Cornell reached its first NCAA tournament in 2010. That team finished with nine losses, three of which deserve asterisks. They occurred while Catherine White, Laura Fortino, and Lauriane Rougeau, ultimately the team’s top three scorers, were competing internationally for Canada, leaving the Big Red with just 13 skaters for one game and 12 for two more. The team’s final loss came in Minneapolis in triple overtime to Minnesota-Duluth in the championship game.
By March of this year, Cornell had qualified for five consecutive national tournaments, claiming either an ECAC regular-season or tournament title, or both, each time. The Big Red didn’t lose more than six games in any of the last four of those championship seasons.
On Friday and Saturday, Cornell traveled to Duluth to face UMD for the first time since that NCAA Championship and dropped a pair of games, giving the Big Red (3-6-0, 3-2-0 ECAC) as many losses in a month as any player on the roster had suffered in a previous college season.
Forward Brianne Jenner missed that 2010 NCAA run as she delayed the start of her Cornell career so that she could centralize with the Canadian national team as it prepared for the 2010 Olympics. Jenner played for Canada at the 2014 Games and won a gold medal. In between, she piled up 178 points for the Big Red in three seasons, including 70 points as a junior in 2012-13, the most by a Cornell player since the 1977-78 season.
Her return to Ithaca, N.Y., for a final campaign was reason for optimism for many, Jenner included.
“I was pretty excited for the season two weeks after the Olympics,” she said. “Obviously, that was the highlight of my career so far, but I’ve had a great three years so far at Cornell, and I’m just kind of looking forward to the senior season.”
The season hit a speed bump right out of the gate, and in this case, the bump was moving, as the Big Red opened with a pair of 6-2 defeats at current No. 1 Boston College.
“I’d be lying if I said it wasn’t a really tough start, for sure,” Jenner said. “We were still pretty excited for the opportunity, to see if we could have a good game against them. Unfortunately, if you watch that game, we just weren’t ready for the game pace. We’d been practicing hard, but it’s still tough to adjust. They are a fast team and they’re a really good team, so we’re just going to try to get better and looking forward to an opportunity to play them again.”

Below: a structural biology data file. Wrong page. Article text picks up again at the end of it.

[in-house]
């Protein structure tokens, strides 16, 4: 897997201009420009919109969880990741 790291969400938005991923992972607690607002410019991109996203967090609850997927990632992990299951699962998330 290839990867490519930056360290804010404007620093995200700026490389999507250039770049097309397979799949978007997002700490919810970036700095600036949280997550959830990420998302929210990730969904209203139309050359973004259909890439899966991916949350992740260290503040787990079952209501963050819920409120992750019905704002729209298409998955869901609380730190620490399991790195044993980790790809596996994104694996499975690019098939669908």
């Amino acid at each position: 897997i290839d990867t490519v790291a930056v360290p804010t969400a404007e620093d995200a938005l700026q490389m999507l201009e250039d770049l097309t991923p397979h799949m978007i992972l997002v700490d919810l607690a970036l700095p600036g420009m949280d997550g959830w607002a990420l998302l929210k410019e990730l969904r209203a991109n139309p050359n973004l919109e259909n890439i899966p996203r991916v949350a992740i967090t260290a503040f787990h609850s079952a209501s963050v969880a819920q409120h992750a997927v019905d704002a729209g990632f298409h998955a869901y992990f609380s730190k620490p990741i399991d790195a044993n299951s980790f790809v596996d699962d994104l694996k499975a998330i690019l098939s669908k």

To get another crack at the Eagles from Hockey East, Cornell would need to advance to its sixth-straight national tournament, and that doesn’t look overly promising for a squad that sits three games below .500.
However, five of the six losses have come against ranked opponents, which may cause the situation to look more bleak than it actually is.
“Cornell is good; they’re going to win a lot of games,” Minnesota-Duluth coach Shannon Miller said after her team completed the sweep.
There aren’t many teams that have a presence like Jenner atop the line chart.
“It means so much, not just on the ice,” Cornell coach Dough Derraugh said. “Obviously, there’s that side of things, what she brings there, but off the ice — her experience, her character, a great leader in all aspects, a great person overall. To come back from a centralization year and to bring all those experiences back for our team and for our girls to see that and to learn from that is a tremendous boost for us.”
After growing up dreaming of competing for Canada in the Olympics and having that dream become a reality, might there be a bit of a letdown for anything that follows an Olympic high?
“I’m sure it’s a challenge,” Derraugh said. “We’ve been fortunate. The ones that have done that like Brianne Jenner and Rebecca Johnston are really consummate professionals. They’re just very competitive, and it doesn’t really matter whether they’re playing pond hockey in the backyard or whether they’re playing at Cornell or whether they’re playing for the Olympics. They’re very disciplined in their training and everything that they do and they’re tremendous competitors and they want to win wherever they go. For them, I don’t think there is that hangover.”
For the team as a whole, there has been some sort of malaise. After losing its first four games, and then rebounding with wins over Brown, Yale, and Colgate, the 7-2 and 2-0 losses in Duluth stalled Cornell’s momentum.
“I feel like tonight, the effort was there,” Derraugh said after the Saturday game. “I think we worked hard. We just got to work a little bit smarter and improve on some of our habits right now. We’re just getting a little bit careless. You can’t in this league, and when you do that, we just don’t have the firepower that we’re going to be able to come back against the strong teams.”
To be sure, the Big Red do possess some firepower beyond Jenner. Senior Jillian Saulnier has posted 159 points in three plus seasons. Emily Fulton leads the squad with 14 points thus far, after having a breakout 43-point performance as a junior. Beyond that trio, nobody has yet reached 50 points in her career. That allows opponents like the Bulldogs to focus their defensive efforts on those three seniors.